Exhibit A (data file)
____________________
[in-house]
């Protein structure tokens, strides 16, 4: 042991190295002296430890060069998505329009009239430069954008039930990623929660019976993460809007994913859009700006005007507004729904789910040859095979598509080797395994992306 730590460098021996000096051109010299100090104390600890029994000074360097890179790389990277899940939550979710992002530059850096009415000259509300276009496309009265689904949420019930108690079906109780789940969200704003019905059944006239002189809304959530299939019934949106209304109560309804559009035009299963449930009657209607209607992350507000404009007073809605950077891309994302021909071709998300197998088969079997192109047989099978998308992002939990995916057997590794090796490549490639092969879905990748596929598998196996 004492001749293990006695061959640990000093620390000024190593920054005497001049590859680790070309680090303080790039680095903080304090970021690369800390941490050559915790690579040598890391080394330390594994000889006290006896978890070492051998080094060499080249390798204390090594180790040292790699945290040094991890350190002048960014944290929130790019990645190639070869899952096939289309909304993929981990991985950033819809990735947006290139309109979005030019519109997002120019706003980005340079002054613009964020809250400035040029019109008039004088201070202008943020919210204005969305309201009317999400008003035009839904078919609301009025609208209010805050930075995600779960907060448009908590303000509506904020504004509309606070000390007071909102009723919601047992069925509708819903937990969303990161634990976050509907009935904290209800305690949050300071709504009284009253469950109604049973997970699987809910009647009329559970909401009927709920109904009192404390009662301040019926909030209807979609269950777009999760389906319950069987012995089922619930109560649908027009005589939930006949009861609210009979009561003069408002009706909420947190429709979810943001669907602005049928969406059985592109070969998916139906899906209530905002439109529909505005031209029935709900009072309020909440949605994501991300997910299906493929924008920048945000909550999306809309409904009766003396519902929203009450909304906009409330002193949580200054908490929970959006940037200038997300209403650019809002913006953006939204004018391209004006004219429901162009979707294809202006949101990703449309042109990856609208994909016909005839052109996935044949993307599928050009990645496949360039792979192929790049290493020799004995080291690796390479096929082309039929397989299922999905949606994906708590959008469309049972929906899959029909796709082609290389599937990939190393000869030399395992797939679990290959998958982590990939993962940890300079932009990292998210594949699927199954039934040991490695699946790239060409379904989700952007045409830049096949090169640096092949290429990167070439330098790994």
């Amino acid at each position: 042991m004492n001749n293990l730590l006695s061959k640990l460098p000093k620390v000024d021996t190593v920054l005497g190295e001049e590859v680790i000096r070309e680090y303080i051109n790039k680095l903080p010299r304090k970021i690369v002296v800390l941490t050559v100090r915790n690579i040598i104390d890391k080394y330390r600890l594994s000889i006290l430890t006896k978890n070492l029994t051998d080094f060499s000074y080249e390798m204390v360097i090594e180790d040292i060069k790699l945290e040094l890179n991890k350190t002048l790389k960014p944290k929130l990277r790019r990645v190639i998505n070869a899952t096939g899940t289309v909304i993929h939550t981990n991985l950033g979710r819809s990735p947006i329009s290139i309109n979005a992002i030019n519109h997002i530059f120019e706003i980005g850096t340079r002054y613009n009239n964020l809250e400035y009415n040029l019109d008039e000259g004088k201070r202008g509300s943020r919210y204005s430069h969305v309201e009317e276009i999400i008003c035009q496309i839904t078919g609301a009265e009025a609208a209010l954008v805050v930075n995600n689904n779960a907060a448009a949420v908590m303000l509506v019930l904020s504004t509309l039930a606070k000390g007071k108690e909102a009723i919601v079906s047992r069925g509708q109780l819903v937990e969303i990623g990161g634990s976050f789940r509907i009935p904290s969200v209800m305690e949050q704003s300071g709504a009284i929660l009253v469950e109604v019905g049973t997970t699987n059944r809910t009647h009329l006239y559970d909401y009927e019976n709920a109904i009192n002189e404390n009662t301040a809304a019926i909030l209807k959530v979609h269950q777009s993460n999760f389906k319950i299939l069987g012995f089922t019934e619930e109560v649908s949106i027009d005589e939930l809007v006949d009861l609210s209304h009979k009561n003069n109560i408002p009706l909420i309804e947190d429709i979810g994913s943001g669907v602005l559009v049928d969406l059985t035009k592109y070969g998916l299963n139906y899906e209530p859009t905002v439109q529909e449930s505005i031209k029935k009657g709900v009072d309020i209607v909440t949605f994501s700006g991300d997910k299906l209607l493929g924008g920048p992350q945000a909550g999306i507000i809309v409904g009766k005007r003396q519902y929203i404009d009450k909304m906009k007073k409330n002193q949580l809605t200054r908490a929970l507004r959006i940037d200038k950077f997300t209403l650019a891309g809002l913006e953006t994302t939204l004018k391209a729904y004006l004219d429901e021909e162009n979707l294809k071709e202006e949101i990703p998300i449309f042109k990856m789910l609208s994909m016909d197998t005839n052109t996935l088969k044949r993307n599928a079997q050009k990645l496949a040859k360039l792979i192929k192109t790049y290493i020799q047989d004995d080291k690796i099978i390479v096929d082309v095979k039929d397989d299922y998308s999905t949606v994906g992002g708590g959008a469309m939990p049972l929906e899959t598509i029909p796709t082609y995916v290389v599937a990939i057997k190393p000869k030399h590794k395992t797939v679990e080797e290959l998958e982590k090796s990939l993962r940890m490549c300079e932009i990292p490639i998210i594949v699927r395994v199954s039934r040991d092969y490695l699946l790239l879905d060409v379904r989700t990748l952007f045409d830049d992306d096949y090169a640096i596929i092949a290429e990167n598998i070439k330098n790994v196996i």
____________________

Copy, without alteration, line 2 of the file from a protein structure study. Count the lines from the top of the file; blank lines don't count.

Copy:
């Protein structure tokens, strides 16, 4: 042991190295002296430890060069998505329009009239430069954008039930990623929660019976993460809007994913859009700006005007507004729904789910040859095979598509080797395994992306 730590460098021996000096051109010299100090104390600890029994000074360097890179790389990277899940939550979710992002530059850096009415000259509300276009496309009265689904949420019930108690079906109780789940969200704003019905059944006239002189809304959530299939019934949106209304109560309804559009035009299963449930009657209607209607992350507000404009007073809605950077891309994302021909071709998300197998088969079997192109047989099978998308992002939990995916057997590794090796490549490639092969879905990748596929598998196996 004492001749293990006695061959640990000093620390000024190593920054005497001049590859680790070309680090303080790039680095903080304090970021690369800390941490050559915790690579040598890391080394330390594994000889006290006896978890070492051998080094060499080249390798204390090594180790040292790699945290040094991890350190002048960014944290929130790019990645190639070869899952096939289309909304993929981990991985950033819809990735947006290139309109979005030019519109997002120019706003980005340079002054613009964020809250400035040029019109008039004088201070202008943020919210204005969305309201009317999400008003035009839904078919609301009025609208209010805050930075995600779960907060448009908590303000509506904020504004509309606070000390007071909102009723919601047992069925509708819903937990969303990161634990976050509907009935904290209800305690949050300071709504009284009253469950109604049973997970699987809910009647009329559970909401009927709920109904009192404390009662301040019926909030209807979609269950777009999760389906319950069987012995089922619930109560649908027009005589939930006949009861609210009979009561003069408002009706909420947190429709979810943001669907602005049928969406059985592109070969998916139906899906209530905002439109529909505005031209029935709900009072309020909440949605994501991300997910299906493929924008920048945000909550999306809309409904009766003396519902929203009450909304906009409330002193949580200054908490929970959006940037200038997300209403650019809002913006953006939204004018391209004006004219429901162009979707294809202006949101990703449309042109990856609208994909016909005839052109996935044949993307599928050009990645496949360039792979192929790049290493020799004995080291690796390479096929082309039929397989299922999905949606994906708590959008469309049972929906899959029909796709082609290389599937990939190393000869030399395992797939679990290959998958982590990939993962940890300079932009990292998210594949699927199954039934040991490695699946790239060409379904989700952007045409830049096949090169640096092949290429990167070439330098790994």